Back in the mid eighties Nathaniel Wilson, an inspiring rapper from Queens, was in search of a deejay to help jump-start his rap career. One night while out clubbing Nathaniel stopped at a local spot, bumping into a man carrying a crate full of records and the impact caused the records to crash from the man’s crates to the floor. Both men bent down to gather the fallen records and their hands met while retreiving Billy Joel’s 52nd Street vinyl (insert slow music as the two gaze into each others eyes) . The man carrying the crate was DJ Polo, and if you haven’t figured it out by now the inspiring rapper was Kool G. Rap.
Eric B actually introduced G Rap to Polo but you have to admit my Broke Back Mountain fairytale was a lot more entertaining.
Eric introduced G. Rap to Polo, who knew Marley Marl, and convinced Marley to let G. Rap and himself record at his home studio. Legend has it that Marley was blown away by G. Rap’s skill it led to Marley adding the duo to his Juice Crew roster and eventually inking deal on his Cold Chillin imprint.
After making a stellar cameo on Marley Marl’s “The Symphony” from Marley’s 1988 release In Control Vol 1, Kool G Rap & DJ Polo would release their debut album Road To The Riches in 1989.
Road To The Riches didn’t move a ton of units but it was well received on the east coast. Lets give it a listen and see how it stacks up today.
Road To The Riches – Over a funky Marley Marl piano sample, G. Rap goes straight to work, spitting potent rhymes in his signature lisped delivery about his journey to obtain wealth (which apparently has taken a few different routes). The intro was kind of funny as G. Rap refers to his partner (Polo) as plural, calling him “Polos”. This was a great start to the evenings proceedings.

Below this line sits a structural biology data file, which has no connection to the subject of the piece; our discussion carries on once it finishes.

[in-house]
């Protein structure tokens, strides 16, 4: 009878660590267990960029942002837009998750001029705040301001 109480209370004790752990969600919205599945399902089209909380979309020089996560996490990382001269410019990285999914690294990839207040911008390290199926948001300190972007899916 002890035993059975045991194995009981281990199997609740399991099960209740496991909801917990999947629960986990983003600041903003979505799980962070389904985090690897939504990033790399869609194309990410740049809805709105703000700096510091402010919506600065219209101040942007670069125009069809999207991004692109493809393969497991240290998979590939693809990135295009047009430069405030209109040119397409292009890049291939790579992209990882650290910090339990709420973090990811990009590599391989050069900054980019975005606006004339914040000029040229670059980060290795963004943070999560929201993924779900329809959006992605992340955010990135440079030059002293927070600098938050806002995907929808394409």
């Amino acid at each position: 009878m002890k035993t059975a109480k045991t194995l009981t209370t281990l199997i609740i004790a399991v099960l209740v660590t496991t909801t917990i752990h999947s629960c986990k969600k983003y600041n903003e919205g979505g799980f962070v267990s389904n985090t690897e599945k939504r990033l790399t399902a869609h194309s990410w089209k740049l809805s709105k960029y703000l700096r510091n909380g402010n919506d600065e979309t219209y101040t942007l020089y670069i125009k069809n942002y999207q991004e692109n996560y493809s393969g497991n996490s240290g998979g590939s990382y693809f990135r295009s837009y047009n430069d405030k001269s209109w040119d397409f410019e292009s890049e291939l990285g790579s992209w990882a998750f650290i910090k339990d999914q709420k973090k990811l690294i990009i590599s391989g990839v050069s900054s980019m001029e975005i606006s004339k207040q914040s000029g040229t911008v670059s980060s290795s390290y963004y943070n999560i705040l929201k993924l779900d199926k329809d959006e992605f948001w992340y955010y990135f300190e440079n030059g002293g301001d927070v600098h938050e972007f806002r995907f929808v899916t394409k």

It’s A Demo – One of the many things I hate about hip-hop these days is the industry imposed song formatting. Everybody’s so concerned with commercial success that every song has to have that mandatory 16 bar, 3 verse (maybe 4) format. Not G. Rap (in 89 at least). This song is all over the place, ranging from 2 bars verses to well over 16 bar verses. The track has a demo feel but G Rap’s vocal don’t. He ferociously rips this track with raw lyrics matching the rawness of the instrumental. This was sick, especially considering it’s just a demo.
Men At Work – Some of you younger cats might remember Black Thought paying homage to this song on “Thought @ Work” from the Roots Phrenology album. Again, G. Rap throws format to the wind, and spits freestyle rhymes for what roughly works out to be 2 and a half verses, sounding great in the process. The minimal break beat (which is credited to Marley Marl but it sounds like Dr. Butcher has something to do with it since G. Rap credits him with providing the “cement” for the song) works well as the foundation for G. Rap’s skyscraper.
Truly Yours – G. Rap kicks 3 hilarious verses about his ex, who left him for a drug dealer, and even dedicates the second verse to dissin’ her new street pharmacist (who apparently wants to be a woman?). After all the Karrine Steffans confessions (by the way the girl is still blazin’) it was kind of funny to hear G. Rap call out his ex’s new man for being a women beater. Pot, meet Kettle. I just listened to this song and I don’t remember much about the instrumental (take that for what it is), but the rhymes were hilariously entertaining.
Cars – This was an obvious attempt at a crossover hit. Marley’s beat is built around a sample of a pop song from the 80’s (although I can’t put my finger on the song’s title or the artist who sang the song) for G. Rap to spit rhymes about the benefits of having a fly car. Did I mention G. Rap’s hooks have consistently sucked throughout the album? Oh, well they do. In case you didn’t guess already, the song never crossed over. This was terrible, G. Rap.